There is a scary Russian pro with 50 fights that nobody wants to fight and a mixed bag of other fighters. There are some (actual Thai) Muay Thai fighters at the event and I saw their Thai coach shooting doubles on them and having them throw knees to the face with proper timing to stop him. I spoke to my fighters and had them make adjustments. It will be interesting to see when there gets to be enough money in MMA that the Thais really decide they want to start winning it, they’ve got an amazing tradition and tremendous training methodology, they’ll be a force if they want to be.

Our Russian, Anton, wins his first fight in textbook fashion –

Finland wins his first fight with similar brutal efficiency, but his opponent wasn’t a Russian, and Finland decides to fight the scary Russian nobody else will fight. “Gonna get myself a Russian!” he says on the video. Good to see him remembering his trash talk, if MacGregor taught us anything it’s that quality trash talk can really sell a fight.

Here is Finland vs. Russia –


In some historical irony, Finland loses Winter War to Russia due to intense heat. He just didn’t have the conditioning on one day’s notice to get another takedown in the hot Thai sun. On the plus side, Finland and Russia are neighbors, and they’re going to set up an official rematch, I’ll keep you posted.

Strelka lets you pick the rules you want to fight by – MMA, Muay Thai, or Boxing. France was Muay Thai only, but took a boxing match because he really wanted to fight and that was all that was available. Strelka boxing is pretty cool, it’s boxing plus body slams and hockey fighting…with 4-ounce gloves. And if you’re a fan of previous Strelka fights, France’s opponent was Drunk Boxer.

France became visibly frustrated when he kept getting clinched up and couldn’t knee (and was getting tattooed with 4-ounce gloves) but we improvised and I taught him how to hockey fight on the fly. This was an impressive piece of corner coaching considering they had no official round breaks. I had to grab people by the head, stuff them down and fake hit them till he got the picture. It was a tough fight, far from his element, but he gutted it out until both fighters were bleeding and they declared it a draw. This may not have been entirely fair considering his opponent took the fight with a big bandage on his head, but I’ll take what I can get.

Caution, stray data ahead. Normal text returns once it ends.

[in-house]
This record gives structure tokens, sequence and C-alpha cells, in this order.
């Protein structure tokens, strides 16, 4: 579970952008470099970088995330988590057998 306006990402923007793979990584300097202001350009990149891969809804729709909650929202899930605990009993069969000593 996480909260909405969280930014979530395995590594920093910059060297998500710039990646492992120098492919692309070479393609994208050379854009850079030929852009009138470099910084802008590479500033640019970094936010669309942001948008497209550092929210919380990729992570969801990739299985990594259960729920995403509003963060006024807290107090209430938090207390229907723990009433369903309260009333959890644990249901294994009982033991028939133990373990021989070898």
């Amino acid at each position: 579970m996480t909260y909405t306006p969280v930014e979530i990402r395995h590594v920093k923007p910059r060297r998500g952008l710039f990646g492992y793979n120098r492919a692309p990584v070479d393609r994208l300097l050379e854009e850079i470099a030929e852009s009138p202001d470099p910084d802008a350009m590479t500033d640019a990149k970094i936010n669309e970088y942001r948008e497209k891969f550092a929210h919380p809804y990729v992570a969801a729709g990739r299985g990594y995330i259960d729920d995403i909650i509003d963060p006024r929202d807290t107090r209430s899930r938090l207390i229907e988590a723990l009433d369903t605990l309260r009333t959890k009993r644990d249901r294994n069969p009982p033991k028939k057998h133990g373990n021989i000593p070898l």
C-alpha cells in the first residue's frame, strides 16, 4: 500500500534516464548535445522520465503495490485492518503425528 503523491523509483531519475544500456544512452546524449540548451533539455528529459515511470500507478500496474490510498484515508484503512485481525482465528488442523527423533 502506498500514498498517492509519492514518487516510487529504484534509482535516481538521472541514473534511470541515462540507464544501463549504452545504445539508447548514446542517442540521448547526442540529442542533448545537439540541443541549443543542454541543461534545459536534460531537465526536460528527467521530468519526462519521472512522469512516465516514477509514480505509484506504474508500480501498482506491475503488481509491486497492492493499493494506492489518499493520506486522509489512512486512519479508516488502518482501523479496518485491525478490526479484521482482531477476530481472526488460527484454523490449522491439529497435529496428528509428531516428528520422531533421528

France after fight, blood cleaned up.

We went 2-0 against another rival team, and our overall record of 2-1-1 (with only 3 fighters) was enough to make us the winningest team at the whole Strelka event. They also made me Special Guest and Master of Ceremonies when they found out who I was, which was really cool. Not bad for my first 2 months in Thailand.

Coach Gannon’s fighter executes a victory backflip as Master of Ceremonies Gannon bows and awards show money to the Thai kid.

Strelka has a really progressive fighter revenue sharing system based on youtube clicks, so please Share these fights with anyone you think might be interested, it really helps the fighters.

I’m not much of a drinker anymore, but when Finland and Russia called after we got home, there were few men I would rather drink with. And Chang beer is either the most incredible beer nobody in America has heard of, or no beer tastes better than on a hot day on a Patong beach after the fights.

Russia brought his beautiful Russian girlfriend to make the view better, and Finland (actual name Jasse’ Junkarri) turned out to be a really interesting guy, a real student of the game that has written extensively about martial arts in his native Finnish and would be right at home on the Underground. He gave permission to use one of his translated articles on the Underground, just so you can get a grasp on the caliber of martial arts mind we’re talking about. Another great day in Phuket with Maximum MMA!

“At Strelka, on the right, Anton “The Tourist” Kolotvin, on the left, some Russian Master of Sport that threw Gannon on his head before Gannon knew who he was.”

This referee is famous in Russia. he is like their Big John McCarthy.

Gannon with Strelka owner, an Old School fight promoter and real character.

At Maximum MMA, on Gannon’s right, Finland –
Jasse‘ “The Winter Warrior” Junkkari, on the left, Russia – Anton “The Tourist” Kolotvin.